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EBioMedicine. 2019 Mar;41:497-508. doi: 10.1016/j.ebiom.2019.02.055. Epub 2019 Mar 14.

STING-mediated intestinal barrier dysfunction contributes to lethal sepsis.

Author information

1
Research Institute of General Surgery, Jinling Hospital, Medical School of Nanjing University, Nanjing, China; Medical School of Nanjing University, Nanjing, China.
2
Research Institute of General Surgery, Jinling Hospital, Medical School of Nanjing University, Nanjing, China.
3
Department of colorectal and anal surgery, Guangzhou First People's Hospital, School of Medicine, South China University of Technology, Guangzhou, Guangdong, China.
4
Medical School of Nanjing University, Nanjing, China; State Key Laboratory of Pharmaceutical Biotechnology and MOE Key Laboratory of Model Animal for Disease Study, Collaborative Innovation Center of Genetics and Development, Model Animal Research Center, Nanjing, China.
5
Medical School of Nanjing University, Nanjing, China.
6
Medical School of Nanjing University, Nanjing, China; Department of Surgery, Salford Royal NHS Foundation Trust, Stott Lane, Salford, United Kingdom. Electronic address: dom.slade@talktalk.net.
7
Research Institute of General Surgery, Jinling Hospital, Medical School of Nanjing University, Nanjing, China. Electronic address: lygwxw@163.com.
8
Research Institute of General Surgery, Jinling Hospital, Medical School of Nanjing University, Nanjing, China. Electronic address: JiananR@gmail.com.

Abstract

BACKGROUND:

Gut integrity is compromised in abdominal sepsis with increased cellular apoptosis and altered barrier permeability. Intestinal epithelial cells (IEC) form a physiochemical barrier that separates the intestinal lumen from the host's internal milieu and is strongly involved in the mucosal inflammatory response and immune response. Recent research indicates the involvement of the stimulator of interferons genes (STING) pathway in uncontrolled inflammation and gut mucosal immune response.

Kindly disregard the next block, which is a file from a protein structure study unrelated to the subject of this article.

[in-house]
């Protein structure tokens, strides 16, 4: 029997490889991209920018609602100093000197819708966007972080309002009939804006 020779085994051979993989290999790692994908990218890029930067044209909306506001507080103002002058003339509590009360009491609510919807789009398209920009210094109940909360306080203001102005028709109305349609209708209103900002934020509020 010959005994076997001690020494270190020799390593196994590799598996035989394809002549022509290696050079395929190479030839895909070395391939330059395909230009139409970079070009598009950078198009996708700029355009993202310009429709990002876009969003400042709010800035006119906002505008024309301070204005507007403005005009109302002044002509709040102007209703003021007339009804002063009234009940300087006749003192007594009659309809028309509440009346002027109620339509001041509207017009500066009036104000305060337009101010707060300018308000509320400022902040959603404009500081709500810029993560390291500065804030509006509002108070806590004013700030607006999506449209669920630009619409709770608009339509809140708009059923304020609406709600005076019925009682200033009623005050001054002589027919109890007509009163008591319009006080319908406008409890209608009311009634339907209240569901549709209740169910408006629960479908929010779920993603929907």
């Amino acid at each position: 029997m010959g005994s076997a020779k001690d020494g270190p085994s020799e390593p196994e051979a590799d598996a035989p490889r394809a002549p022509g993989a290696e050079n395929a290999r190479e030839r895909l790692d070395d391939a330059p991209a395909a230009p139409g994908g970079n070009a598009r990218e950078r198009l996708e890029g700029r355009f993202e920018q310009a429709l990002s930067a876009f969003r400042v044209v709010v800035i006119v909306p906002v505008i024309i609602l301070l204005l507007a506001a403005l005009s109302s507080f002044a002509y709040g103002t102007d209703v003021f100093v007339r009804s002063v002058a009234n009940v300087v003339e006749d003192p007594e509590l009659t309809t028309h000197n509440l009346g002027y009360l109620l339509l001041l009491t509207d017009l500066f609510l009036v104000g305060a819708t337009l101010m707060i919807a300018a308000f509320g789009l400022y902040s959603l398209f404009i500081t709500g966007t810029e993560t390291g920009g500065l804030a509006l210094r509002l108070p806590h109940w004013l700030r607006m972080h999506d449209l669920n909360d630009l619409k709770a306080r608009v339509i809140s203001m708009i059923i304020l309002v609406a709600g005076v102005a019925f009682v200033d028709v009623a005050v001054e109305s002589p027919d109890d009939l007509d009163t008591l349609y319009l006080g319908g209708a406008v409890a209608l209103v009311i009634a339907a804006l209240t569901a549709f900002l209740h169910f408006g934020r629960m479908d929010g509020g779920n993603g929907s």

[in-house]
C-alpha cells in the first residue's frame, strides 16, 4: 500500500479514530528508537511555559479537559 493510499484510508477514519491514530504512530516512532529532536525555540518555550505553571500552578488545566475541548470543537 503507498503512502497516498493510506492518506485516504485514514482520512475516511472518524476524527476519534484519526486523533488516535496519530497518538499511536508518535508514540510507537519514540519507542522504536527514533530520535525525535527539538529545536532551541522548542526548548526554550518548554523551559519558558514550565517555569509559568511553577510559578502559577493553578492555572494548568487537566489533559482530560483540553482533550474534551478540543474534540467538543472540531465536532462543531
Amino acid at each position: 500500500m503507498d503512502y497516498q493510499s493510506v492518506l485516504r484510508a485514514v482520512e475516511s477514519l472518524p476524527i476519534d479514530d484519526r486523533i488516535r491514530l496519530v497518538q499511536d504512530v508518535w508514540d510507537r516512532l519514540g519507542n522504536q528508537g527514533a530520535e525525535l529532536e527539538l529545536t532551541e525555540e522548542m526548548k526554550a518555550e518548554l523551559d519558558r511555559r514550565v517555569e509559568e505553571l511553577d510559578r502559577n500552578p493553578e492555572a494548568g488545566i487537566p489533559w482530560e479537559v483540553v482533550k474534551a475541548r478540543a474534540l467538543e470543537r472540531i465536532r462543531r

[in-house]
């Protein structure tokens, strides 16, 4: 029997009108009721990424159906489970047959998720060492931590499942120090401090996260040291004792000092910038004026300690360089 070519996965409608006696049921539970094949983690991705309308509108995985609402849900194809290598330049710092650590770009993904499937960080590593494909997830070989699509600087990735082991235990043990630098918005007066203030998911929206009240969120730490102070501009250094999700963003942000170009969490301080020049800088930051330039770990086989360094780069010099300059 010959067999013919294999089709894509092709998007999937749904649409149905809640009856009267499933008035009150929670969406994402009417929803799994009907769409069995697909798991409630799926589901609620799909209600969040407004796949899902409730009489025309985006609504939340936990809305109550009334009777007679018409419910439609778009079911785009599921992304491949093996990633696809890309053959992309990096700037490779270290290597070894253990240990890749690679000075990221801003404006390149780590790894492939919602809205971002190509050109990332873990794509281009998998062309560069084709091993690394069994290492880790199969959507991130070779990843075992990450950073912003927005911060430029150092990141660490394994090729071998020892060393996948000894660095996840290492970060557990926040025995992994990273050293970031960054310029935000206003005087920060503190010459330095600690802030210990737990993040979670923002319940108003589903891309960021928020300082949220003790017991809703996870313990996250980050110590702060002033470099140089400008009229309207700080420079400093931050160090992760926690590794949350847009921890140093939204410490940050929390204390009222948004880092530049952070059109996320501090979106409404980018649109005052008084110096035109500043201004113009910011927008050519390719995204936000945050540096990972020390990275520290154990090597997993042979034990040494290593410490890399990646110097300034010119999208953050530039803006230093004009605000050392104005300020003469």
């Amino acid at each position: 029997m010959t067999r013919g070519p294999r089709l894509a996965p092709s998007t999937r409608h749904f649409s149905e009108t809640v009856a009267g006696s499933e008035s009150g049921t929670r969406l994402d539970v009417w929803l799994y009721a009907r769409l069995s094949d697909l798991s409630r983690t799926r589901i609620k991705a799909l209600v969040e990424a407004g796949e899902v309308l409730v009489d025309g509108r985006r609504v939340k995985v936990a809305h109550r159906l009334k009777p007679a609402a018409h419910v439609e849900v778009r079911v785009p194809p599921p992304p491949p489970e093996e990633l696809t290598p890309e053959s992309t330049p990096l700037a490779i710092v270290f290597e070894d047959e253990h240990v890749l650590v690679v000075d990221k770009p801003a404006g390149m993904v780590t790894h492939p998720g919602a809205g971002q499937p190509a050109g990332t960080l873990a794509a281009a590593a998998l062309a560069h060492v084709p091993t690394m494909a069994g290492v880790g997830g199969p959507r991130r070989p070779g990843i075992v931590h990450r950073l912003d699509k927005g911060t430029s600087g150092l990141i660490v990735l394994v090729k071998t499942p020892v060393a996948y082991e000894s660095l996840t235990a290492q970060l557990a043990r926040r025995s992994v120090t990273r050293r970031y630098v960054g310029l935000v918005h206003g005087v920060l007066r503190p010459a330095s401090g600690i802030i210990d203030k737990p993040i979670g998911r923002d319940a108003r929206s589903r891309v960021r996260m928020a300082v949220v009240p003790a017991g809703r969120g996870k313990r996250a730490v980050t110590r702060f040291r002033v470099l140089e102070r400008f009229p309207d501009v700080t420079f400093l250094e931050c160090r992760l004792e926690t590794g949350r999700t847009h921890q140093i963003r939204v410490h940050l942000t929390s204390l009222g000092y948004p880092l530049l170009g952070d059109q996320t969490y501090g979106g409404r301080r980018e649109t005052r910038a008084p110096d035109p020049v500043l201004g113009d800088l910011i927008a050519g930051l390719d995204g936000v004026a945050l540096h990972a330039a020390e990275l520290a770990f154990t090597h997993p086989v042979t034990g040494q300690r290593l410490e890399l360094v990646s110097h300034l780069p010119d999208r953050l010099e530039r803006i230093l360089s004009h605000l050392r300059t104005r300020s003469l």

METHODS:

We investigated the role of STING signaling in sepsis and intestinal barrier function using intestinal biopsies from human patients with abdominal sepsis and with an established model of abdominal sepsis in mice.

FINDINGS:

In human abdominal sepsis, STING expression was elevated in peripheral blood mononuclear cells and intestinal biopsies compared with healthy controls, and the degree of STING expression in the human intestinal lamina propria correlated with the intestinal inflammation in septic patients. Moreover, elevated STING expression was associated with high levels of serum intestinal fatty acid binding protein that served as a marker of enterocyte damage. In mice, the intestinal STING signaling pathway was markedly activated following the induction of sepsis induced by cecal ligation perforation (CLP). STING knockout mice showed an alleviated inflammatory response, attenuated gut permeability, and decreased bacterial translocation. Whereas mice treated with a STING agonist (DMXAA) following CLP developed greater intestinal apoptosis and a more severe systemic inflammatory response. We demonstrated that mitochondrial DNA (mtDNA) was released during sepsis, inducing the intestinal inflammatory response through activating the STING pathway. We finally investigated DNase I administration at 5 hours post CLP surgery, showing that it reduced systemic mtDNA and inflammatory cytokines levels, organ damage, and bacterial translocation, suggesting that inhibition of mtDNA-STING signaling pathway protects against CLP-induced intestinal barrier dysfunction.

INTERPRETATION:

Our results indicate that the STING signaling pathway can contribute to lethal sepsis by promoting IEC apoptosis and through disrupting the intestinal barrier. Our findings suggest that regulation of the mtDNA-STING pathway may be a promising therapeutic strategy to promote mucosal healing and protect the intestinal barrier in septic patients. FUND: National Natural Science Foundation of China.

KEYWORDS:

IEC apoptosis; Intestinal inflammation; STING; Sepsis

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